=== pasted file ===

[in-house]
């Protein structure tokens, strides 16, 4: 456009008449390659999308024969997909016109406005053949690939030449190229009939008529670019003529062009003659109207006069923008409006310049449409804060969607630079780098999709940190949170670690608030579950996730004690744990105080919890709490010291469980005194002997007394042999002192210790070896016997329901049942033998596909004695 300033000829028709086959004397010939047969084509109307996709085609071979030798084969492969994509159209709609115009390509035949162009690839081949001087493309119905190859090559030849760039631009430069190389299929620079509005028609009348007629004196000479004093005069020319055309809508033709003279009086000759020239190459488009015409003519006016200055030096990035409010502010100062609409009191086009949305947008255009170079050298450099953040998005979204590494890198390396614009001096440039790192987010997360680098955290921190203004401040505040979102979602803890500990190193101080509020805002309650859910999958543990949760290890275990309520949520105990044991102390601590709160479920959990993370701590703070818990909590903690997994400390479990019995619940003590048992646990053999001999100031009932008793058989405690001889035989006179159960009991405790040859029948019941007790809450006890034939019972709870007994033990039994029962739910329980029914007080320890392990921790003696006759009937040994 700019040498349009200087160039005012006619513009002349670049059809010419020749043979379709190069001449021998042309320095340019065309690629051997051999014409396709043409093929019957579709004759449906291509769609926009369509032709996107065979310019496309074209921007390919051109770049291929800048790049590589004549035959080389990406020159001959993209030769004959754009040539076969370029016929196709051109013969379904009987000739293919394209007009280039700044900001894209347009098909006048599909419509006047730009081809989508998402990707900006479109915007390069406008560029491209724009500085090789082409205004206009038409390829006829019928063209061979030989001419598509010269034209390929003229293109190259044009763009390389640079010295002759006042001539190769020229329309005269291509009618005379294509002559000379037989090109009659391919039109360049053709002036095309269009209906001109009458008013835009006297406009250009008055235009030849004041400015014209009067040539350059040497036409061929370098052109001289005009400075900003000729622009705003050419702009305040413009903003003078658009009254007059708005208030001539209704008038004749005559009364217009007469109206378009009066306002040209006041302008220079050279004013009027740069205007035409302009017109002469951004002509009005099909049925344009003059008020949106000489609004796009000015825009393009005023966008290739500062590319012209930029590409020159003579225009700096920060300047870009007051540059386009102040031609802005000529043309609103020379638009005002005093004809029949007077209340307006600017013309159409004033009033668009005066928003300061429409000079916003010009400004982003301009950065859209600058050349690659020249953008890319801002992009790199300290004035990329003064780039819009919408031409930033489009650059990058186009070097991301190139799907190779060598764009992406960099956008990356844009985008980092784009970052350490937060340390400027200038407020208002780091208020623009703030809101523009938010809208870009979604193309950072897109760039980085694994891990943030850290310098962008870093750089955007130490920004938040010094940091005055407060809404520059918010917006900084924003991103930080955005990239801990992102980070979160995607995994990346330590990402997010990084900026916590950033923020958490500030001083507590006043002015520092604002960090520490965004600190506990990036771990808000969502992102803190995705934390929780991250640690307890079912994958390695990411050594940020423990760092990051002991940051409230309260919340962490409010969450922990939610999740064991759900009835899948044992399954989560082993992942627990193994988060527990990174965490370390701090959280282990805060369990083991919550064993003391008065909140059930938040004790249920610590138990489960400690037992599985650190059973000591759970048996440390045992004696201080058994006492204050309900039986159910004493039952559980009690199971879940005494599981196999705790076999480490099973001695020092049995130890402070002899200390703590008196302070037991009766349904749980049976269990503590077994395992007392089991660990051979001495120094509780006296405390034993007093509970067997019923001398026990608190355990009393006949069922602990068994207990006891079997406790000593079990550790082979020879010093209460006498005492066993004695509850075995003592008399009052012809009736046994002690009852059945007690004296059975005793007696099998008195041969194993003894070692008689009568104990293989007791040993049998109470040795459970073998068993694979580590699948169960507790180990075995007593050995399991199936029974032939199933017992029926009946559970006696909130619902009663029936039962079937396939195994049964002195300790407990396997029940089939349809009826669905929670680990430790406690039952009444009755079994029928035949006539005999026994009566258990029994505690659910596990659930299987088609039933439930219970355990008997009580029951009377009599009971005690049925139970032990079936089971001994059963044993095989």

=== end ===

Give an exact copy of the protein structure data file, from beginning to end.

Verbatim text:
[in-house]
């Protein structure tokens, strides 16, 4: 456009008449390659999308024969997909016109406005053949690939030449190229009939008529670019003529062009003659109207006069923008409006310049449409804060969607630079780098999709940190949170670690608030579950996730004690744990105080919890709490010291469980005194002997007394042999002192210790070896016997329901049942033998596909004695 300033000829028709086959004397010939047969084509109307996709085609071979030798084969492969994509159209709609115009390509035949162009690839081949001087493309119905190859090559030849760039631009430069190389299929620079509005028609009348007629004196000479004093005069020319055309809508033709003279009086000759020239190459488009015409003519006016200055030096990035409010502010100062609409009191086009949305947008255009170079050298450099953040998005979204590494890198390396614009001096440039790192987010997360680098955290921190203004401040505040979102979602803890500990190193101080509020805002309650859910999958543990949760290890275990309520949520105990044991102390601590709160479920959990993370701590703070818990909590903690997994400390479990019995619940003590048992646990053999001999100031009932008793058989405690001889035989006179159960009991405790040859029948019941007790809450006890034939019972709870007994033990039994029962739910329980029914007080320890392990921790003696006759009937040994 700019040498349009200087160039005012006619513009002349670049059809010419020749043979379709190069001449021998042309320095340019065309690629051997051999014409396709043409093929019957579709004759449906291509769609926009369509032709996107065979310019496309074209921007390919051109770049291929800048790049590589004549035959080389990406020159001959993209030769004959754009040539076969370029016929196709051109013969379904009987000739293919394209007009280039700044900001894209347009098909006048599909419509006047730009081809989508998402990707900006479109915007390069406008560029491209724009500085090789082409205004206009038409390829006829019928063209061979030989001419598509010269034209390929003229293109190259044009763009390389640079010295002759006042001539190769020229329309005269291509009618005379294509002559000379037989090109009659391919039109360049053709002036095309269009209906001109009458008013835009006297406009250009008055235009030849004041400015014209009067040539350059040497036409061929370098052109001289005009400075900003000729622009705003050419702009305040413009903003003078658009009254007059708005208030001539209704008038004749005559009364217009007469109206378009009066306002040209006041302008220079050279004013009027740069205007035409302009017109002469951004002509009005099909049925344009003059008020949106000489609004796009000015825009393009005023966008290739500062590319012209930029590409020159003579225009700096920060300047870009007051540059386009102040031609802005000529043309609103020379638009005002005093004809029949007077209340307006600017013309159409004033009033668009005066928003300061429409000079916003010009400004982003301009950065859209600058050349690659020249953008890319801002992009790199300290004035990329003064780039819009919408031409930033489009650059990058186009070097991301190139799907190779060598764009992406960099956008990356844009985008980092784009970052350490937060340390400027200038407020208002780091208020623009703030809101523009938010809208870009979604193309950072897109760039980085694994891990943030850290310098962008870093750089955007130490920004938040010094940091005055407060809404520059918010917006900084924003991103930080955005990239801990992102980070979160995607995994990346330590990402997010990084900026916590950033923020958490500030001083507590006043002015520092604002960090520490965004600190506990990036771990808000969502992102803190995705934390929780991250640690307890079912994958390695990411050594940020423990760092990051002991940051409230309260919340962490409010969450922990939610999740064991759900009835899948044992399954989560082993992942627990193994988060527990990174965490370390701090959280282990805060369990083991919550064993003391008065909140059930938040004790249920610590138990489960400690037992599985650190059973000591759970048996440390045992004696201080058994006492204050309900039986159910004493039952559980009690199971879940005494599981196999705790076999480490099973001695020092049995130890402070002899200390703590008196302070037991009766349904749980049976269990503590077994395992007392089991660990051979001495120094509780006296405390034993007093509970067997019923001398026990608190355990009393006949069922602990068994207990006891079997406790000593079990550790082979020879010093209460006498005492066993004695509850075995003592008399009052012809009736046994002690009852059945007690004296059975005793007696099998008195041969194993003894070692008689009568104990293989007791040993049998109470040795459970073998068993694979580590699948169960507790180990075995007593050995399991199936029974032939199933017992029926009946559970006696909130619902009663029936039962079937396939195994049964002195300790407990396997029940089939349809009826669905929670680990430790406690039952009444009755079994029928035949006539005999026994009566258990029994505690659910596990659930299987088609039933439930219970355990008997009580029951009377009599009971005690049925139970032990079936089971001994059963044993095989």